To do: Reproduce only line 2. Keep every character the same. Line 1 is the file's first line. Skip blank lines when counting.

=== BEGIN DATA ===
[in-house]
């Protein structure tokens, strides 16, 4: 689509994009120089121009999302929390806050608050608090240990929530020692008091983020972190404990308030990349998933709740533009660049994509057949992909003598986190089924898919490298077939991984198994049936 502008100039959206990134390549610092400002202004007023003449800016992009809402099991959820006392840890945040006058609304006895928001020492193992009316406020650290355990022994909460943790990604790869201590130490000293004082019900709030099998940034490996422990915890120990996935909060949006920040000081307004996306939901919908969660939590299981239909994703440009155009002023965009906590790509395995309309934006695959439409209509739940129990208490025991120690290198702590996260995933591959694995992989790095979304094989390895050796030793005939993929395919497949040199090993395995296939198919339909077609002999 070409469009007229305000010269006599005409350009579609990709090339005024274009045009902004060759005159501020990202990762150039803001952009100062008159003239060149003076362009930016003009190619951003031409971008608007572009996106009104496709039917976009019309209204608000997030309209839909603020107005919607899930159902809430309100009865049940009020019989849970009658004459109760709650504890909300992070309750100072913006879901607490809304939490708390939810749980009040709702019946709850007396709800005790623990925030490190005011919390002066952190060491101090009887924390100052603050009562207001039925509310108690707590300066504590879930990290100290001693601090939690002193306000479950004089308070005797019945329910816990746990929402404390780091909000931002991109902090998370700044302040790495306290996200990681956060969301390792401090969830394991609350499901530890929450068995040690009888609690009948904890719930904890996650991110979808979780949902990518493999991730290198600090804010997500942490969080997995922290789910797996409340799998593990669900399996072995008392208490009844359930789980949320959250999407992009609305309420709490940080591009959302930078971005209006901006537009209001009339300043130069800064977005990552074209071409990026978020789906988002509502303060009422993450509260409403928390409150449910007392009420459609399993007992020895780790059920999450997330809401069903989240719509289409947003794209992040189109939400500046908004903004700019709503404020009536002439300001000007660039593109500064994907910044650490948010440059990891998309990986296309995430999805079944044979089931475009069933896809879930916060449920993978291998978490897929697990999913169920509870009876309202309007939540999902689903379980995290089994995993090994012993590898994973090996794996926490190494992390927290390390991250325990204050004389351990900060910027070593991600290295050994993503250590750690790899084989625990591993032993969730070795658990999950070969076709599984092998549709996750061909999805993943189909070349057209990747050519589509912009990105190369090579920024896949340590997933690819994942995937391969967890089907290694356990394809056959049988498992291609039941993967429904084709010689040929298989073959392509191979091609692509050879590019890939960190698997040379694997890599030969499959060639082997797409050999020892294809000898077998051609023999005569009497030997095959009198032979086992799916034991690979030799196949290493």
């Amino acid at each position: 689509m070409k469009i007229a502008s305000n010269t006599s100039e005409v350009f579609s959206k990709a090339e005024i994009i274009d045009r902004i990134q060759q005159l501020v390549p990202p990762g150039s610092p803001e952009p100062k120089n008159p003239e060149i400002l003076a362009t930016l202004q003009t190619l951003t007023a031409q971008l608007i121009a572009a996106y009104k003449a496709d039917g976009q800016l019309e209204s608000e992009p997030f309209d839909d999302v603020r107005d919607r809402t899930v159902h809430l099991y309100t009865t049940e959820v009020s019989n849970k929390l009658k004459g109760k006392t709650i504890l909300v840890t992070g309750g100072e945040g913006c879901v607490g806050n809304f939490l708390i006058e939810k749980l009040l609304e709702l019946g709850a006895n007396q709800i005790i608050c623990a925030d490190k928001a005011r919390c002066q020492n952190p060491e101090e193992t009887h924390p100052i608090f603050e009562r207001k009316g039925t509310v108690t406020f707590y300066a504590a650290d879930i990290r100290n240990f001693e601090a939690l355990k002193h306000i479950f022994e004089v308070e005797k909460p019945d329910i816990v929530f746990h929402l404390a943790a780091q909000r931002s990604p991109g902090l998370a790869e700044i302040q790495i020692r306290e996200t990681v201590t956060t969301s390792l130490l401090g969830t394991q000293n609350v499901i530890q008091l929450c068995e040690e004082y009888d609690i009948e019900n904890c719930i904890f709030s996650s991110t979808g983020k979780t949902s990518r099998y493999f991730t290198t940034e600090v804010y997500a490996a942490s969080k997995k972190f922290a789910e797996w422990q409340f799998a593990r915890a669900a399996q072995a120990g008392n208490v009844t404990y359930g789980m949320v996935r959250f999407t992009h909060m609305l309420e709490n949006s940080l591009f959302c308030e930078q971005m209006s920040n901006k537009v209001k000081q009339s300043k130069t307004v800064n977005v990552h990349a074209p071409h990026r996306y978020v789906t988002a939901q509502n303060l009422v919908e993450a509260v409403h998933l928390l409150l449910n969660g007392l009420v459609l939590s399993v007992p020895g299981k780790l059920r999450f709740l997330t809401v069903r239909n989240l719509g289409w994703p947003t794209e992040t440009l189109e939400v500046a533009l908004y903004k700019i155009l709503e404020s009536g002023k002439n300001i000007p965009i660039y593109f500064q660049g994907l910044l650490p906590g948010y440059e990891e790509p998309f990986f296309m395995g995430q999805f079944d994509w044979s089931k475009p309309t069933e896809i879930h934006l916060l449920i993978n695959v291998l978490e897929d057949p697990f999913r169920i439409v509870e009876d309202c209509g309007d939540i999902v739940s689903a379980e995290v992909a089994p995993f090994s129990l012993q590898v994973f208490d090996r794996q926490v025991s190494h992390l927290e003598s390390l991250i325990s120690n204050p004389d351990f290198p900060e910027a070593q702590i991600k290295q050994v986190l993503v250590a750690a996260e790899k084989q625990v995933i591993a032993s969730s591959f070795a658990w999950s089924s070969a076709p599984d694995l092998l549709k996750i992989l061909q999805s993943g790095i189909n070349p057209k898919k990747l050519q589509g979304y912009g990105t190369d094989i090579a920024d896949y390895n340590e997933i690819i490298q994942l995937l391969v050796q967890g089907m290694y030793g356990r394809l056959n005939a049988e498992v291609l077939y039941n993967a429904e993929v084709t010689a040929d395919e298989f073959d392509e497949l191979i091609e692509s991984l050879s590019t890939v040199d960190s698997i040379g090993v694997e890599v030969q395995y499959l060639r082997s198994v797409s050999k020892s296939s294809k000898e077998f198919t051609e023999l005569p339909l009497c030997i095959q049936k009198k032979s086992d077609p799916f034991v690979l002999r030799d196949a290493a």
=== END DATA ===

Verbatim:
């Protein structure tokens, strides 16, 4: 689509994009120089121009999302929390806050608050608090240990929530020692008091983020972190404990308030990349998933709740533009660049994509057949992909003598986190089924898919490298077939991984198994049936 502008100039959206990134390549610092400002202004007023003449800016992009809402099991959820006392840890945040006058609304006895928001020492193992009316406020650290355990022994909460943790990604790869201590130490000293004082019900709030099998940034490996422990915890120990996935909060949006920040000081307004996306939901919908969660939590299981239909994703440009155009002023965009906590790509395995309309934006695959439409209509739940129990208490025991120690290198702590996260995933591959694995992989790095979304094989390895050796030793005939993929395919497949040199090993395995296939198919339909077609002999 070409469009007229305000010269006599005409350009579609990709090339005024274009045009902004060759005159501020990202990762150039803001952009100062008159003239060149003076362009930016003009190619951003031409971008608007572009996106009104496709039917976009019309209204608000997030309209839909603020107005919607899930159902809430309100009865049940009020019989849970009658004459109760709650504890909300992070309750100072913006879901607490809304939490708390939810749980009040709702019946709850007396709800005790623990925030490190005011919390002066952190060491101090009887924390100052603050009562207001039925509310108690707590300066504590879930990290100290001693601090939690002193306000479950004089308070005797019945329910816990746990929402404390780091909000931002991109902090998370700044302040790495306290996200990681956060969301390792401090969830394991609350499901530890929450068995040690009888609690009948904890719930904890996650991110979808979780949902990518493999991730290198600090804010997500942490969080997995922290789910797996409340799998593990669900399996072995008392208490009844359930789980949320959250999407992009609305309420709490940080591009959302930078971005209006901006537009209001009339300043130069800064977005990552074209071409990026978020789906988002509502303060009422993450509260409403928390409150449910007392009420459609399993007992020895780790059920999450997330809401069903989240719509289409947003794209992040189109939400500046908004903004700019709503404020009536002439300001000007660039593109500064994907910044650490948010440059990891998309990986296309995430999805079944044979089931475009069933896809879930916060449920993978291998978490897929697990999913169920509870009876309202309007939540999902689903379980995290089994995993090994012993590898994973090996794996926490190494992390927290390390991250325990204050004389351990900060910027070593991600290295050994993503250590750690790899084989625990591993032993969730070795658990999950070969076709599984092998549709996750061909999805993943189909070349057209990747050519589509912009990105190369090579920024896949340590997933690819994942995937391969967890089907290694356990394809056959049988498992291609039941993967429904084709010689040929298989073959392509191979091609692509050879590019890939960190698997040379694997890599030969499959060639082997797409050999020892294809000898077998051609023999005569009497030997095959009198032979086992799916034991690979030799196949290493």